IT Budget Blog Series: Know your client


Establishing an IT Budget is not an easy process, and depending on the scope of your resource oversight, it can easily multiply in complexity.  Before we dive into the particulars of establishing the budget, we need to know our client, our client being the staff and infrastructure that makes the company run on a daily basis.

The Game Plan

The first step is to establish a game plan.  The game plan defines WHAT information you need and WHO has that information. The first question you need answering is what is the roles in the company. For example, in a software development company, we have the following roles:

Build Engineer IT Manager QC (Automation Engineer)
Chief Executive Officer Marketing (Manager) QC (Manager)
Engineer (Manager) Marketing (Non-Manager) QC (Non-Manager)
Engineer (Non-Manager) Mobile Staff Remote Sales
Head of BOC Onsite Staff ScrumMaster
Human Resources (Manager) PO (Manager) Solution Architect
Human Resources (Non-Manager) PO (Non-Manager) Workflow Engineer (Non-Manager)

You will notice that we do not go down to the specific roles, there is no huge benefit. For example, Engineer (Non-Manager) role is a collection of:

  • Backend Engineer
  • Front-End Engineer
  • Database Engineer

As they all will likely utilize same software and computer specifications to complete their jobs.

While establishing the role categories of the company, we need to identify current headcount and forecast for the year by quarter. Why do we need to know what quarter the headcount starts? This is important for budget related to subscription services as they are prorated whereas User CAL / Perpetual licensing and Hardware is upfront purchase.

Identification of company roles and headcount forecast is honestly the easy part. The more time-consuming effort comes next: Identification of hardware and software each role requires to complete their responsibilities. Before jumping to hardware decisions, establish what software each role requires to succeed.  This should be identified by working with the function manager of each role, or if it is a small company, work with the individuals directly.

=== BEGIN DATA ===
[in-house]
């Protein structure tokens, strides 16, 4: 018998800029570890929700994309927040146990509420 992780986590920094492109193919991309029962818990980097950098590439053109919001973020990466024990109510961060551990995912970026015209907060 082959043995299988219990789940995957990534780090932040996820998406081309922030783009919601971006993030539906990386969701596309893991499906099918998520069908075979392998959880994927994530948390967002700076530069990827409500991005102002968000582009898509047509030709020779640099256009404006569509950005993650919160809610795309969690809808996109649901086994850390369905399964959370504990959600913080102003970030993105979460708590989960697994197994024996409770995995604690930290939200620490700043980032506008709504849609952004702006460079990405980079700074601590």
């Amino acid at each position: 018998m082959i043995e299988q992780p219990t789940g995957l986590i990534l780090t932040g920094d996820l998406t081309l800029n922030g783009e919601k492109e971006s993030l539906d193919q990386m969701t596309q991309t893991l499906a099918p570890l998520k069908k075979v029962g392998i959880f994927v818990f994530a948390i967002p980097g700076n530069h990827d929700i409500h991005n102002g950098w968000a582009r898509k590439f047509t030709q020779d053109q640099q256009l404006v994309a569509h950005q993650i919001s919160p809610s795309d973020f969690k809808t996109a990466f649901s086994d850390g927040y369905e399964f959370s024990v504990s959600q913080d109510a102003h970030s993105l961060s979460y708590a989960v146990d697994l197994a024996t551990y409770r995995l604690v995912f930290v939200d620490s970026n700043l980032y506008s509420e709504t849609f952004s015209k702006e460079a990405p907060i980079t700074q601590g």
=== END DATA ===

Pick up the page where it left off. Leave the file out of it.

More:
It is also assumed that the primary method of company communication and productivity tools has already been identified and established.  This could be Microsoft, Google, or open source, but in the case of paid services, understand what components are needed for each role.  Many of the cloud service solutions offer various tiers, this could provide significant savings. Many companies are either offering subscription model as an alternative or replacing the perpetual module completely with subscriptions. I’ll dive in another article a collection of my discoveries related to Microsoft services. Additionally, at the end of this article, I’ll provide a list of software I identified for each role I mentioned above as a reference.

The last step is the identification of hardware for each role. Following questions will be answered:

  • Is it a company perk or an existing partnership with a specific brand?
  • What is minimum hardware requirements that cover all software of a given role?
  • Computer replacement cycle varies by role but you can plan on a 3-year cycle for laptop and 5-year cycle (with necessary upgrades) for Desktops. Will the employee receive new hardware or reissued from a previous employee?

We have now successfully collected necessary details to initiate our budget.

As promised, I attached (Excel file) a listing of all software and hardware I identified for previous software development company I worked with, who was developing add-on products for Microsoft SharePoint. This company also utilized Microsoft cloud subscription services for productivity and development.

Sample Software and Hardware by Role Category


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